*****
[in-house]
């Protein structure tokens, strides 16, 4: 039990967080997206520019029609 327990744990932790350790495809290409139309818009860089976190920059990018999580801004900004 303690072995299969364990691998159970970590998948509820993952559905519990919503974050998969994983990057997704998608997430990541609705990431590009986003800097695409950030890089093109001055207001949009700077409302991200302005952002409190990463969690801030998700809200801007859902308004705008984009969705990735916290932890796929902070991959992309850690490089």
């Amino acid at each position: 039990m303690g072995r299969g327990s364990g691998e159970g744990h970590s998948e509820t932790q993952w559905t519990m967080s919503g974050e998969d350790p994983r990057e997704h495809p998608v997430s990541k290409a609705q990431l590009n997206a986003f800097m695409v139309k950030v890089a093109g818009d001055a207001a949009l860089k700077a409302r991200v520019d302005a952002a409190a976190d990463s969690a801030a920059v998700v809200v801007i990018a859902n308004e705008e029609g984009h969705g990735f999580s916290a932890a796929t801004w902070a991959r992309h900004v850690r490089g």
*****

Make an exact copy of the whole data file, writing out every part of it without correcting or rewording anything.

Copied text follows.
[in-house]
């Protein structure tokens, strides 16, 4: 039990967080997206520019029609 327990744990932790350790495809290409139309818009860089976190920059990018999580801004900004 303690072995299969364990691998159970970590998948509820993952559905519990919503974050998969994983990057997704998608997430990541609705990431590009986003800097695409950030890089093109001055207001949009700077409302991200302005952002409190990463969690801030998700809200801007859902308004705008984009969705990735916290932890796929902070991959992309850690490089």
């Amino acid at each position: 039990m303690g072995r299969g327990s364990g691998e159970g744990h970590s998948e509820t932790q993952w559905t519990m967080s919503g974050e998969d350790p994983r990057e997704h495809p998608v997430s990541k290409a609705q990431l590009n997206a986003f800097m695409v139309k950030v890089a093109g818009d001055a207001a949009l860089k700077a409302r991200v520019d302005a952002a409190a976190d990463s969690a801030a920059v998700v809200v801007i990018a859902n308004e705008e029609g984009h969705g990735f999580s916290a932890a796929t801004w902070a991959r992309h900004v850690r490089g």